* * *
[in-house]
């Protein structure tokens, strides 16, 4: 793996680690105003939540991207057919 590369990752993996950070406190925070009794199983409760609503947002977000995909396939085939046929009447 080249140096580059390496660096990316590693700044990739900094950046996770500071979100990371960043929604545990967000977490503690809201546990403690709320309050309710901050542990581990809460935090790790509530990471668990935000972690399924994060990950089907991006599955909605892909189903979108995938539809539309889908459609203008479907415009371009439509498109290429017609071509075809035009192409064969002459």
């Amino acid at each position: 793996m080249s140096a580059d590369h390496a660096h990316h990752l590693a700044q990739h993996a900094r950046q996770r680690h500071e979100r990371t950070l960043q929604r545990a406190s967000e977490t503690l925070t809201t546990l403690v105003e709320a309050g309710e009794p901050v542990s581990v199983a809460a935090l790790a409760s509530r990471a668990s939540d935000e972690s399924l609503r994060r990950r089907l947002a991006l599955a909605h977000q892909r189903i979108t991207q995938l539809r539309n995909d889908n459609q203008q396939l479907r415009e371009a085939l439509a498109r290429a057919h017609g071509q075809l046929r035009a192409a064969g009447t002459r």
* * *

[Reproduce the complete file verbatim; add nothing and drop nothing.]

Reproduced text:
[in-house]
């Protein structure tokens, strides 16, 4: 793996680690105003939540991207057919 590369990752993996950070406190925070009794199983409760609503947002977000995909396939085939046929009447 080249140096580059390496660096990316590693700044990739900094950046996770500071979100990371960043929604545990967000977490503690809201546990403690709320309050309710901050542990581990809460935090790790509530990471668990935000972690399924994060990950089907991006599955909605892909189903979108995938539809539309889908459609203008479907415009371009439509498109290429017609071509075809035009192409064969002459």
């Amino acid at each position: 793996m080249s140096a580059d590369h390496a660096h990316h990752l590693a700044q990739h993996a900094r950046q996770r680690h500071e979100r990371t950070l960043q929604r545990a406190s967000e977490t503690l925070t809201t546990l403690v105003e709320a309050g309710e009794p901050v542990s581990v199983a809460a935090l790790a409760s509530r990471a668990s939540d935000e972690s399924l609503r994060r990950r089907l947002a991006l599955a909605h977000q892909r189903i979108t991207q995938l539809r539309n995909d889908n459609q203008q396939l479907r415009e371009a085939l439509a498109r290429a057919h017609g071509q075809l046929r035009a192409a064969g009447t002459r």